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|Title:||INDOOR AIR QUALITY AND ENERGY IMPLICATIONS IN THE USE OF VRV SYSTEM FOR OFFICE BUILDING||Authors:||LIM ANN HWEE||Issue Date:||2001||Citation:||LIM ANN HWEE (2001). INDOOR AIR QUALITY AND ENERGY IMPLICATIONS IN THE USE OF VRV SYSTEM FOR OFFICE BUILDING. ScholarBank@NUS Repository.||Abstract:||The purpose of this work was to evaluate the impact of indoor air quality and energy implication on the usage of variable refrigeration volume (VRV) in the low-rise office environment. Two offices equipped with the VRV installation and employing two different modes of fresh air supply were selected for this study. Objective measurements of indoor pollutants and subjective assessment of the occupant's perception on IAQ were carried out. Comparisons of the data collected in the objective measurements were made with reference towards meeting ASHRAE Standard 62-1989 and ENV, 1996 guidelines. Results from the comparison show that air distribution devices that ensure fresh air distribution are necessary to optimize fresh air delivery to the office environment and are critical factors in providing good indoor air quality. This was reflected by the high concentration level of indoor-generated pollutants such as formaldehyde and carbon dioxide in Building E, in which the fresh air was delivered only to the ceiling space instead of connecting to the Fan Coil Unit. In the case of subjective measurement, Building Symptoms index (BSI) was adopted for the statistical analysis. In general comparisons, the BSI computed for the occupant in the building installed with VRV system is seen to be consistent with those building that employed the central air-conditioning system. On the average, the building occupant declared three symptoms in the past months and two symptoms in the immediate periods. Dry throat and Lethargy showed the highest prevalence for both office building surveyed. Integrated analysis for objective and subjective measurements showed significant differences in terms of the perceived indoor air quality and the actual conditions. Further investigation showed that serving the air cool and dry is one of the key factors for perceived good IAQ. Building performance indices (Indoor Pollutant Standard Index, Energy Index and Ventilation Index) were computed for both buildings studied. The results confirmed that when fresh outdoor air intake was restricted to such a low level, excessive Carbon Dioxide and Formaldehyde will build-up in the indoor environment. In general, comparison of the building performance indices with other building stocks obtained through the local research projects revealed that there is no general trend between the indices measured. In fact, the computed figures shows that the goals of achieving acceptable indoor air quality and of minimizing energy consumption need not be a compromise.||URI:||http://scholarbank.nus.edu.sg/handle/10635/151560|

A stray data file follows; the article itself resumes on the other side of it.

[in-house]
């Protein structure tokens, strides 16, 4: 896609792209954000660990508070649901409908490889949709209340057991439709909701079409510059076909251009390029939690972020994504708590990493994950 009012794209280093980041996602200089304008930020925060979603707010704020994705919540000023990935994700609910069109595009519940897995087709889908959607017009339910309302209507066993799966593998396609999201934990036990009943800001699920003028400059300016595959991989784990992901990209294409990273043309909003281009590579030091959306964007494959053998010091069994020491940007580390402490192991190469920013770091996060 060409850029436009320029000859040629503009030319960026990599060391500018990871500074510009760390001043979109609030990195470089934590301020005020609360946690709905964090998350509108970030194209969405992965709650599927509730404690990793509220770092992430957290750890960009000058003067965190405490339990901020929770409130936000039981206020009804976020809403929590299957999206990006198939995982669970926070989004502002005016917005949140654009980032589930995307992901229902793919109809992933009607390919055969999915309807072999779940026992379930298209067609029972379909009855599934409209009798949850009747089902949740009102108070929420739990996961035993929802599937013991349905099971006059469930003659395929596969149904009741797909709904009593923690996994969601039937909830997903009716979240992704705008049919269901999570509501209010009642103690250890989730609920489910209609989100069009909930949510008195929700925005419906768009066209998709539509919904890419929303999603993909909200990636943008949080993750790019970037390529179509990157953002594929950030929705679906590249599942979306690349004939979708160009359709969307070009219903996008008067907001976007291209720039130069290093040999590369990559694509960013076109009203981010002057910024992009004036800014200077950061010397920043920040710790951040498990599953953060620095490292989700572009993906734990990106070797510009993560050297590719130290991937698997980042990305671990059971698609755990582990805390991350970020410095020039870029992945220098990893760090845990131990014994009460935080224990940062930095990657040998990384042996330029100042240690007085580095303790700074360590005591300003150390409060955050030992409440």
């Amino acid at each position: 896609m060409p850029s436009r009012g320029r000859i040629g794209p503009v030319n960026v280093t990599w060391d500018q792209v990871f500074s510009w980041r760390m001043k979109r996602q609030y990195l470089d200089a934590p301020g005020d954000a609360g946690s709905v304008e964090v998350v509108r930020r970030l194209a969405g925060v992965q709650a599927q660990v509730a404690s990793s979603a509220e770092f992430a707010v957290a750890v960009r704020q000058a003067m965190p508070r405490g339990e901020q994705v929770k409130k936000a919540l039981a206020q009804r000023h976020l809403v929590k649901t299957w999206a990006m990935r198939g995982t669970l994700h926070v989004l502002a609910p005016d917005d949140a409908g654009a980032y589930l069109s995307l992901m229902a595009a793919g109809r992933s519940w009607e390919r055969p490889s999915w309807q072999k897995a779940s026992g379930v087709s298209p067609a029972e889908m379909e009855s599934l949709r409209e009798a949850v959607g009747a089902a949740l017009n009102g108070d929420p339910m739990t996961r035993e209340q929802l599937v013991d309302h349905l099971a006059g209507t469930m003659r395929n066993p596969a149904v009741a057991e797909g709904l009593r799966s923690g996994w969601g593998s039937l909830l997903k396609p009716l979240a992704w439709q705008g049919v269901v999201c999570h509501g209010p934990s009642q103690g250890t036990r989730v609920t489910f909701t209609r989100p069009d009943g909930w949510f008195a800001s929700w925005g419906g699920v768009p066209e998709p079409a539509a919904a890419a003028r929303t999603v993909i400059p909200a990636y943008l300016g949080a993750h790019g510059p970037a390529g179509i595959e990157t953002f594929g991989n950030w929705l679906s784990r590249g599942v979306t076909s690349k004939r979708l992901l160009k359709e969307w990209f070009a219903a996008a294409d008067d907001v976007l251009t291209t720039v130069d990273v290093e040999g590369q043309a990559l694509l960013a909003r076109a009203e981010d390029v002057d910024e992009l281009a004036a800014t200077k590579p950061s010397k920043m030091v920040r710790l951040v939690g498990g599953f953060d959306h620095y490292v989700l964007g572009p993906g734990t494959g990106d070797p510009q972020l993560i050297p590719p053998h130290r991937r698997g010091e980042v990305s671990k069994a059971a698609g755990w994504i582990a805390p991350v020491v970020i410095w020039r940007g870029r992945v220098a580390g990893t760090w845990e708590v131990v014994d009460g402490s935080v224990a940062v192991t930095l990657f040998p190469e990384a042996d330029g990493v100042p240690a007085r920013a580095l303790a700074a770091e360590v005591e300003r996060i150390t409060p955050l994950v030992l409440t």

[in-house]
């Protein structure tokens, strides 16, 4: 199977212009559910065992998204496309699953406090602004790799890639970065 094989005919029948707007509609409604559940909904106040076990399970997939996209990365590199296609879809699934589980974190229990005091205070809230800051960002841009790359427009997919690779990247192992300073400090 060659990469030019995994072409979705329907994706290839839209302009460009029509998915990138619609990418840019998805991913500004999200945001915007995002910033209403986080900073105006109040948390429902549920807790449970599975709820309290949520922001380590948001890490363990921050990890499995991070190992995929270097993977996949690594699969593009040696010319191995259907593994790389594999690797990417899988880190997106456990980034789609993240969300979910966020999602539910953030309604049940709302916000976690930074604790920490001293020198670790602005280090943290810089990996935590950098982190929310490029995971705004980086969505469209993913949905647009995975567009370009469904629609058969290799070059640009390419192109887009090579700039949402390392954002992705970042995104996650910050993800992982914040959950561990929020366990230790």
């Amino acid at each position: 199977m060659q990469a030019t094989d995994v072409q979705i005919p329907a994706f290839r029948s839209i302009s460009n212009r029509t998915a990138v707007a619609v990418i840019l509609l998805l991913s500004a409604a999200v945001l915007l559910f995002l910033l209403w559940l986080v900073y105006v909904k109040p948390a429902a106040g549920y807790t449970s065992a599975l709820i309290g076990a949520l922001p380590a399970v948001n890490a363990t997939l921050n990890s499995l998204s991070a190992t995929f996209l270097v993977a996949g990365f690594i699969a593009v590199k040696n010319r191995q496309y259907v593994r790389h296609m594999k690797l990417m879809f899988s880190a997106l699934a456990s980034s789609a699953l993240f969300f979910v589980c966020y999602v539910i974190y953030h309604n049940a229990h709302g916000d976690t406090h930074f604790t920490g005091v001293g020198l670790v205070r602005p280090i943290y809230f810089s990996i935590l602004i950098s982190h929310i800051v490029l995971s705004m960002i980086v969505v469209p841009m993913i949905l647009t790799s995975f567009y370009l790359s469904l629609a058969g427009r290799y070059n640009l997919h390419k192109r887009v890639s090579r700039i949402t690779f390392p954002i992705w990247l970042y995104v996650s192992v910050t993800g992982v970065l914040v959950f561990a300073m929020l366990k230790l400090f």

|Appears in Collections:||Master's Theses (Restricted)|
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